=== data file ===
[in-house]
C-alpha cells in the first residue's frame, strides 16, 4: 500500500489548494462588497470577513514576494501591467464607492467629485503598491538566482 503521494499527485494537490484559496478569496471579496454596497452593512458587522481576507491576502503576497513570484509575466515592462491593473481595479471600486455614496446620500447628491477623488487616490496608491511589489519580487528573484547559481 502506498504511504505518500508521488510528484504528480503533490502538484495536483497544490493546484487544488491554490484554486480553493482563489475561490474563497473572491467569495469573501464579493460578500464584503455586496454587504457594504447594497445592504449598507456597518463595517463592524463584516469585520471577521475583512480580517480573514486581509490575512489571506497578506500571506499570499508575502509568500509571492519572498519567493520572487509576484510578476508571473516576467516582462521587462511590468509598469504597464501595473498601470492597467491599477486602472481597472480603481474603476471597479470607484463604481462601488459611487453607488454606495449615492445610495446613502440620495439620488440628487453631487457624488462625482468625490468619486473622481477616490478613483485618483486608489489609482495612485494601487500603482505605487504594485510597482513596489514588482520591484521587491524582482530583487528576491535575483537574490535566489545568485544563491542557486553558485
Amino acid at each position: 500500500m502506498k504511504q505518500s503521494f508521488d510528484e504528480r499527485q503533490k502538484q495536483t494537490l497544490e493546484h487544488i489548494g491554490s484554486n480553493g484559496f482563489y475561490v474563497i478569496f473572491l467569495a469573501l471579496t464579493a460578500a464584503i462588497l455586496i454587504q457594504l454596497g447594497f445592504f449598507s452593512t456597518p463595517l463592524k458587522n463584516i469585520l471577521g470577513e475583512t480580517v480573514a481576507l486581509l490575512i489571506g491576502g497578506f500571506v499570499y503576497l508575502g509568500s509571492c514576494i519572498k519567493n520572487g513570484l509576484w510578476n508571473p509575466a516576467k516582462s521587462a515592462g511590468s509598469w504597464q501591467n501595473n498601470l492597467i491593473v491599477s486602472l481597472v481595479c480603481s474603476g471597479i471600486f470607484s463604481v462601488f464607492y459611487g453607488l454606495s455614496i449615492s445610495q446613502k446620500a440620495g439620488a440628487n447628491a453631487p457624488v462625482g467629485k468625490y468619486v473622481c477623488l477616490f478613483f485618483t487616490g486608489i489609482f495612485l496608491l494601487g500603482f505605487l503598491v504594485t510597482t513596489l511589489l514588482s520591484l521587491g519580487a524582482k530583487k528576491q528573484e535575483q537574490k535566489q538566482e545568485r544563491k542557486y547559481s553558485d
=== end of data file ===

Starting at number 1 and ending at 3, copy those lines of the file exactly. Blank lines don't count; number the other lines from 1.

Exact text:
[in-house]
C-alpha cells in the first residue's frame, strides 16, 4: 500500500489548494462588497470577513514576494501591467464607492467629485503598491538566482 503521494499527485494537490484559496478569496471579496454596497452593512458587522481576507491576502503576497513570484509575466515592462491593473481595479471600486455614496446620500447628491477623488487616490496608491511589489519580487528573484547559481 502506498504511504505518500508521488510528484504528480503533490502538484495536483497544490493546484487544488491554490484554486480553493482563489475561490474563497473572491467569495469573501464579493460578500464584503455586496454587504457594504447594497445592504449598507456597518463595517463592524463584516469585520471577521475583512480580517480573514486581509490575512489571506497578506500571506499570499508575502509568500509571492519572498519567493520572487509576484510578476508571473516576467516582462521587462511590468509598469504597464501595473498601470492597467491599477486602472481597472480603481474603476471597479470607484463604481462601488459611487453607488454606495449615492445610495446613502440620495439620488440628487453631487457624488462625482468625490468619486473622481477616490478613483485618483486608489489609482495612485494601487500603482505605487504594485510597482513596489514588482520591484521587491524582482530583487528576491535575483537574490535566489545568485544563491542557486553558485
Amino acid at each position: 500500500m502506498k504511504q505518500s503521494f508521488d510528484e504528480r499527485q503533490k502538484q495536483t494537490l497544490e493546484h487544488i489548494g491554490s484554486n480553493g484559496f482563489y475561490v474563497i478569496f473572491l467569495a469573501l471579496t464579493a460578500a464584503i462588497l455586496i454587504q457594504l454596497g447594497f445592504f449598507s452593512t456597518p463595517l463592524k458587522n463584516i469585520l471577521g470577513e475583512t480580517v480573514a481576507l486581509l490575512i489571506g491576502g497578506f500571506v499570499y503576497l508575502g509568500s509571492c514576494i519572498k519567493n520572487g513570484l509576484w510578476n508571473p509575466a516576467k516582462s521587462a515592462g511590468s509598469w504597464q501591467n501595473n498601470l492597467i491593473v491599477s486602472l481597472v481595479c480603481s474603476g471597479i471600486f470607484s463604481v462601488f464607492y459611487g453607488l454606495s455614496i449615492s445610495q446613502k446620500a440620495g439620488a440628487n447628491a453631487p457624488v462625482g467629485k468625490y468619486v473622481c477623488l477616490f478613483f485618483t487616490g486608489i489609482f495612485l496608491l494601487g500603482f505605487l503598491v504594485t510597482t513596489l511589489l514588482s520591484l521587491g519580487a524582482k530583487k528576491q528573484e535575483q537574490k535566489q538566482e545568485r544563491k542557486y547559481s553558485d